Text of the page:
-Click track

The click track can become audible for the audience if wearing open in-ear headphones, especially when using amplification. Closed in-ear headphones on the other hand can be perceived as very unpleasant by performers due to the asymmetric hearing situation. In this performance, a closed in-ear headphone was used.


The performer used six music stands in a line. The amplification was implemented with four microphones in order to achieve a smooth transition along the stands. The sum was routed to a center speaker hanging from the ceiling at seven meters that provided a stable, clear image in the large hall, avoiding loss of high frequencies. Additionally, the signal was panned evenly between speakers 1 and 8. The faders of the four microphones were opened and closed manually (+- 10dB) according to the position of the player.

-Sound diffusion

The tape was played at lower volume than the sound of the flutist, especially at the beginning, allowing for a clear fore- and background image, but providing enough substance. The level was adapted dynamically according to the density and dynamics of the tape and the solo part.

Thoughts on performance with 1+8 flutes

A performance with eight accompanying flutes raises some additional issues, of which intonation is probably the most critical. Also, the difference in color due to the use of different flute models might prove a demanding issue to resolve.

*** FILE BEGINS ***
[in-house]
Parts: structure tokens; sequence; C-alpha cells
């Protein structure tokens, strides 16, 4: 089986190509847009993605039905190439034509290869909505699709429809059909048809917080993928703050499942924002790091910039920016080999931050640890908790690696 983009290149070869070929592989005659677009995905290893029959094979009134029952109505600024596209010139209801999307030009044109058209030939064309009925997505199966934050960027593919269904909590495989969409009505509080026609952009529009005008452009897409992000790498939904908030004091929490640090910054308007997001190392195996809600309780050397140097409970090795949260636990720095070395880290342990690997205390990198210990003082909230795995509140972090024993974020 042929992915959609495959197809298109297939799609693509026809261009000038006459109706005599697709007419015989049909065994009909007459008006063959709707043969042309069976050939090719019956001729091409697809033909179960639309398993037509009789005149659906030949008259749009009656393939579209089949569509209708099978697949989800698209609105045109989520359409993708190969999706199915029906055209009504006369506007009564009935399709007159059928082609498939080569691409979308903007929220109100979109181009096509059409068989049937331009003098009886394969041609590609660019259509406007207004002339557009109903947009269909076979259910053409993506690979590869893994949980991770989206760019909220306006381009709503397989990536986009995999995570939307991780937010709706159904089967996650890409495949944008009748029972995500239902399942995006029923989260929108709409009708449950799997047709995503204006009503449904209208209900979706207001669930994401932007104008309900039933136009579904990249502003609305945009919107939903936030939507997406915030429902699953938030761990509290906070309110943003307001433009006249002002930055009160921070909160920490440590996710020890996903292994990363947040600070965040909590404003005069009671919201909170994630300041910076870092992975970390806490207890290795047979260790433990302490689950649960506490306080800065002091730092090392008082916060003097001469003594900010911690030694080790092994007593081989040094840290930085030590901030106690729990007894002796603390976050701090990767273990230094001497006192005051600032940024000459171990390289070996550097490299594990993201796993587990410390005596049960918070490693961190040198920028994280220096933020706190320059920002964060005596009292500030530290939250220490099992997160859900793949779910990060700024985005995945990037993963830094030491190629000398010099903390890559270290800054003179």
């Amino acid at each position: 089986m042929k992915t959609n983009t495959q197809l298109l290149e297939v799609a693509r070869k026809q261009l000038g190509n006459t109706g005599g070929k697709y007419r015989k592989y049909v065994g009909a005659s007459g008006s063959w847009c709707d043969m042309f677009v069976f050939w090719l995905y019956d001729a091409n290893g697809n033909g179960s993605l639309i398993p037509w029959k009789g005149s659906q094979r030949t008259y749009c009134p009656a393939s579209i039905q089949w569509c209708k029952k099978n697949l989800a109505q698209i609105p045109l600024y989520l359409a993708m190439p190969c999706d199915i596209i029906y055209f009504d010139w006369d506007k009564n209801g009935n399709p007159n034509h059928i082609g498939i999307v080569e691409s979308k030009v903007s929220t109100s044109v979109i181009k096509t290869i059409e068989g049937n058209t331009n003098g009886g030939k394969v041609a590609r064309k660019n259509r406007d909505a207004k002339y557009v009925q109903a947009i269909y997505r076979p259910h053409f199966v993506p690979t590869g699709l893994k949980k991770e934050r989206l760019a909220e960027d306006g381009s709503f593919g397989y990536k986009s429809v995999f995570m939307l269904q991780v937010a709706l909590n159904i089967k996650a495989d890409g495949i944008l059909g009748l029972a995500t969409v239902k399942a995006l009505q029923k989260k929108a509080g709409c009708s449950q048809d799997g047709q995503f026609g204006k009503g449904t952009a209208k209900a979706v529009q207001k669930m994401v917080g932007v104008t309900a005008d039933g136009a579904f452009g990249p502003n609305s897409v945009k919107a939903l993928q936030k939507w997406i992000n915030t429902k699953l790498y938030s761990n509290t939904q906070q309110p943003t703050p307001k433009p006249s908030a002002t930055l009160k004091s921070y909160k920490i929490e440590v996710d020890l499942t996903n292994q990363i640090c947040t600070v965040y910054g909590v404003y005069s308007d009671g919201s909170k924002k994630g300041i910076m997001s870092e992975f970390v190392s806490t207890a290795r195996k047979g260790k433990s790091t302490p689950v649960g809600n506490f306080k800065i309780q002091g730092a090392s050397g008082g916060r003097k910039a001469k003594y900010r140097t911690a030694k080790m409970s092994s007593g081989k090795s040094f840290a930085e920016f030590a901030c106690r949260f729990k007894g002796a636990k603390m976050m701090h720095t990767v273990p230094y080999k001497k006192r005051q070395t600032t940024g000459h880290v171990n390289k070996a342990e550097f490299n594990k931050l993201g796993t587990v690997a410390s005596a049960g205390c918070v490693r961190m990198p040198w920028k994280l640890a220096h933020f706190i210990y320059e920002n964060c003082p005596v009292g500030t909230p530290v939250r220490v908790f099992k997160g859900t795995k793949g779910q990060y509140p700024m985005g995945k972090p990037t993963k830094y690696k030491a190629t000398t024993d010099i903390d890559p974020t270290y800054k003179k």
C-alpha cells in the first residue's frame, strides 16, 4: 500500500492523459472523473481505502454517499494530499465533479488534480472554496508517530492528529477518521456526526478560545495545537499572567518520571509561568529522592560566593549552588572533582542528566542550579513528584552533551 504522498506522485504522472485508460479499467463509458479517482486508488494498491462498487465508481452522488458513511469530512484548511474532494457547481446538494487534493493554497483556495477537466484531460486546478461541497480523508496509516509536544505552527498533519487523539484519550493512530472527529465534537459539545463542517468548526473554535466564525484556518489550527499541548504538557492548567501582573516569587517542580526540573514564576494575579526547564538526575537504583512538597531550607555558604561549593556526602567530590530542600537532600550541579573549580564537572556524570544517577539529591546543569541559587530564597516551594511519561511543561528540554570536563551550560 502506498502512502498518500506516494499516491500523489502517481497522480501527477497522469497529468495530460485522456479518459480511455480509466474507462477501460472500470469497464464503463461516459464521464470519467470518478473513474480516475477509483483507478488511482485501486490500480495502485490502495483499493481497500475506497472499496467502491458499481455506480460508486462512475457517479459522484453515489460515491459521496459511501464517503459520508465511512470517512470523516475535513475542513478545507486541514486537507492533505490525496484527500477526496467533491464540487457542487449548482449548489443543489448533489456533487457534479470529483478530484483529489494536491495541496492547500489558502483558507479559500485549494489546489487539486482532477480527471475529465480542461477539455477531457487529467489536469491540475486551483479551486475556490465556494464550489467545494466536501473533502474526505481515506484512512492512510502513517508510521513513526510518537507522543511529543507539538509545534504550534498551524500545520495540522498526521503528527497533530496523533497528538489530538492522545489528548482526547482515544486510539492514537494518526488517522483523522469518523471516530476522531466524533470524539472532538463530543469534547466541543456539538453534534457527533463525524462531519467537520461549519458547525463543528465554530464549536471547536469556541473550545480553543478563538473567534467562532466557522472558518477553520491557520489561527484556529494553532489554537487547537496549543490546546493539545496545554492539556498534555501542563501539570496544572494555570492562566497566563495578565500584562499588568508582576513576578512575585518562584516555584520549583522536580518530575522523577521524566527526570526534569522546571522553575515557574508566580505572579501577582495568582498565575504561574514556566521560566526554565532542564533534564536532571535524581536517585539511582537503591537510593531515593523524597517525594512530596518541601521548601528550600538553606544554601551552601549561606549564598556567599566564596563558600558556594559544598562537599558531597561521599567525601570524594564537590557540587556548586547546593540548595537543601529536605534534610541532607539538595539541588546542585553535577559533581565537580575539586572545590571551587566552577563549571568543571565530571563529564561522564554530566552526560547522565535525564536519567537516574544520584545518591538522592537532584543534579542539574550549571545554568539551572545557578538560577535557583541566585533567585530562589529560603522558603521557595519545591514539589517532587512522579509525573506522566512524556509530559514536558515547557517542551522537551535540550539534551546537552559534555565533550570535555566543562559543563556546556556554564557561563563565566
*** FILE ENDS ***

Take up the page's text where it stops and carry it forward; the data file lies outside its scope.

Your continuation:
Selected Bibliography

Ferneyhough, Brian, Collected writings (edited by James Boros and Richard Toop), Amsterdam: Harwood Academic Publishers, 1995.

–        “Carceri d’Invenzione”. Program notes to the first performance of complete cycle at the Donaueschingen Musiktage, Donaueschingen, 17 October 1986 (1986), pp. 131-138;

–       “Carceri d’Invenzione. In conversation with Richard Toop” (1986), pp. 290-302

–        “The tactility of time”. From a conference at the Darmstädter Ferienkursen 1988 (1988), pp. 43-50.

–       “Interview with Philippe Albera” (1988), pp. 303-335: 334.

–       “Shattering the vessels of received wisdom: in conversation with James Boros” (1990), pp. 369-405: 395-398.

–       “Interview with James Boros” (1992), pp. 431-446: 439.

Pätzold, Cordula, … die meisterliche Entfaltung von Schichtenaufbau und Perspektive… Organisationsstrukturen in “Carceri d’Invenzione”, in Musik- Konzepte 140: Brian Ferneyhough (edited by Ulrich Tadday), München: Edition Text + Kritik, 2008.

Pätzold, Cordula,“Carceri d’invenzione” von Brian Ferneyhough: kompositionstechnische und höranalytische Aspekte, Dissertation Albert-Ludwigs-Universität, Freiburg im Breisgau, 2002.

Pätzold, Cordula. “Carceri d’Invenzione” von Brian Ferneyhough: Analyse der Kompositionstechnik, Hofheim: Wolke, 2010.

Schematic Overview

Piece information

Composer Brian Ferneyhough
Title Mnemosyne
Year 1986
Studio Experimentalstudio des Südwestfunk
Type Flute and tape (or eight flutes)
Duration 10’30’’
Publisher Edition Peters


Performance material

Publisher Edition Peters (score(s), parts, pre-recorded tape, instructions


Archival material

Paul Sacher Stiftung Sketches, scores, parts


Commercial releases (selection)

Roberto Fabbriciani (1995) Agora AG 113.1
Carin Levine (2012) Musica Phon M55721